If the word “Ireland” in the title of this book grabbed
your attention and you picked it up hoping to find the
divine wit and brilliant handling of the written word
synonymous with the likes of James Joyce and Brendan
Behan, you will not !nd that here, regardless of the fact that
“I am a drinker with writing problems” – thank you
for that bit of beauty, Mr. Behan.
If you are hoping to find that hilarious Irish sense of
humor so many have come to appreciate the world over, may I
recommend you put this book back and pick up a copy of
“The Mammy” by Brendan O’Carroll. You’ll thank me for
Now that being said, the following pages contain a work
of fiction that is unfortunately far from being fiction. Of
course, the names have been changed to protect the identity
of the innocent, the guilty, and mainly the name of the individual
who shit himself on the plane.
May I suggest you pour yourself a drink? That part of the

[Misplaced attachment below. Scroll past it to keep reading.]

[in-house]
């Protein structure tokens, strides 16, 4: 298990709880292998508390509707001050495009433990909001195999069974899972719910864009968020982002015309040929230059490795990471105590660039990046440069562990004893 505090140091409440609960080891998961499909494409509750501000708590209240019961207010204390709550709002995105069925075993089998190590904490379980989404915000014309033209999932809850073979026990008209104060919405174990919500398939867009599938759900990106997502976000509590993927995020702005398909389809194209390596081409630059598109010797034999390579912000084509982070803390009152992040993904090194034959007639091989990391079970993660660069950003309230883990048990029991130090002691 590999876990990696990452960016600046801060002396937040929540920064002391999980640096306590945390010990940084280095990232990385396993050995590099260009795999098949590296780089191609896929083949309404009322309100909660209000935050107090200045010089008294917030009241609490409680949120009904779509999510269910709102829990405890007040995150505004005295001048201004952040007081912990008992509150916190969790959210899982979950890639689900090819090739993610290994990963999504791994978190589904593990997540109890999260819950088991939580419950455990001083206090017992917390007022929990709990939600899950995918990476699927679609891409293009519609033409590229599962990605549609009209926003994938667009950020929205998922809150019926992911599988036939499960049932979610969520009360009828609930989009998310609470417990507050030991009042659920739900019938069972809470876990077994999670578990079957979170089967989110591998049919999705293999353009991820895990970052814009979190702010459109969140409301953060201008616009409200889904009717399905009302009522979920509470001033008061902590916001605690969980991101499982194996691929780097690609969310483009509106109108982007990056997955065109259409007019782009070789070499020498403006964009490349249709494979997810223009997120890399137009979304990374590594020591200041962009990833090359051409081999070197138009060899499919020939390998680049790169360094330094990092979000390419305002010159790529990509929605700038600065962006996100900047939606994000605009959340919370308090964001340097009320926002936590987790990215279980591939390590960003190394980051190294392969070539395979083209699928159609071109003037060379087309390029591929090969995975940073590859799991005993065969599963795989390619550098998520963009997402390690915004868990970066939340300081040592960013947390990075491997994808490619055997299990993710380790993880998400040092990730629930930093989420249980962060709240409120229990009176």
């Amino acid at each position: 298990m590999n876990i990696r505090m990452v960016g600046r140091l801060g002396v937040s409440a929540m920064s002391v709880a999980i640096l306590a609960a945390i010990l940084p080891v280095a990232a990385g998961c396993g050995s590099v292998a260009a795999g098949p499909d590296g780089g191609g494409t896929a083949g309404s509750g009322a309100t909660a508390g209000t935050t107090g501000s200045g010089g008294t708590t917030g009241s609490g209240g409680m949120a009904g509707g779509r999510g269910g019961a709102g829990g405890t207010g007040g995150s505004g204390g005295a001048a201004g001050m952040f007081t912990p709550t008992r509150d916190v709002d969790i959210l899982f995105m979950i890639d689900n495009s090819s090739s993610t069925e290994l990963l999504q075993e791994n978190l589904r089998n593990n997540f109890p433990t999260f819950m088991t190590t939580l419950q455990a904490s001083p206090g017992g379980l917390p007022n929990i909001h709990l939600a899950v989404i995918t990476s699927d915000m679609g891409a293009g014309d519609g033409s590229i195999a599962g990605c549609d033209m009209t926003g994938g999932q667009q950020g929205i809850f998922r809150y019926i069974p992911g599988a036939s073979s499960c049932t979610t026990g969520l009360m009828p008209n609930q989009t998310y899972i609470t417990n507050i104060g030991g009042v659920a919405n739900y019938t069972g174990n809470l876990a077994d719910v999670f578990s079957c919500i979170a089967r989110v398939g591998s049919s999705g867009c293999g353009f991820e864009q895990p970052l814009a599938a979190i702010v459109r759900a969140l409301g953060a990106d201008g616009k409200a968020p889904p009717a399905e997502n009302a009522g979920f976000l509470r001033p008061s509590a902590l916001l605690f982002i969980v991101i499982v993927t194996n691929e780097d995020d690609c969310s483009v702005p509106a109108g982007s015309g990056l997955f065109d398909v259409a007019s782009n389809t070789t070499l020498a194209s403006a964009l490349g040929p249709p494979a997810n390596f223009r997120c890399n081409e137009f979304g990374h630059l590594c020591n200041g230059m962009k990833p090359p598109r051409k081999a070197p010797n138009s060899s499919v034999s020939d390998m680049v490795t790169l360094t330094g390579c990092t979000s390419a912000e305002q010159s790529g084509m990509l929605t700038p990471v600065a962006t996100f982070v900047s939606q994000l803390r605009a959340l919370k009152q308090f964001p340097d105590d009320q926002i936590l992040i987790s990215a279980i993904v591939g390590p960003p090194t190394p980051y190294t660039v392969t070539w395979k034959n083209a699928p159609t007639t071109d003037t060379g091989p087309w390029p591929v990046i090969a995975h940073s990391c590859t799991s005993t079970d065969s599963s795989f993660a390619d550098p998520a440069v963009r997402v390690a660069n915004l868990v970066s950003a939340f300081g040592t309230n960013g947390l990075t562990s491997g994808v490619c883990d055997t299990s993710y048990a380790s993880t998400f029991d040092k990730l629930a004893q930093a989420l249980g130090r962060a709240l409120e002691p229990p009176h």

book does hold true to the Irish stereotype. A whiskey would
be preferred but a beer or wine should suffice nicely. Those
of you who frequent live music venues would have no doubt
encountered a band boasting “the more you drink the better
we sound.” The same would hold true for you, the reader,
while taking in the coming chapters. There is nothing quite
like a cocktail or two to bring out the natural ambiance of
laughs, tears, and the general manner of storytelling.
Now that you have a drink in your hand and are prepared
to dive into this little piece of writing of mine, I would like to
propose a toast. “To those whose sense of humor made us not
only laugh, but provided definition to our wonderful life,
before passing on far too soon.” Slainte!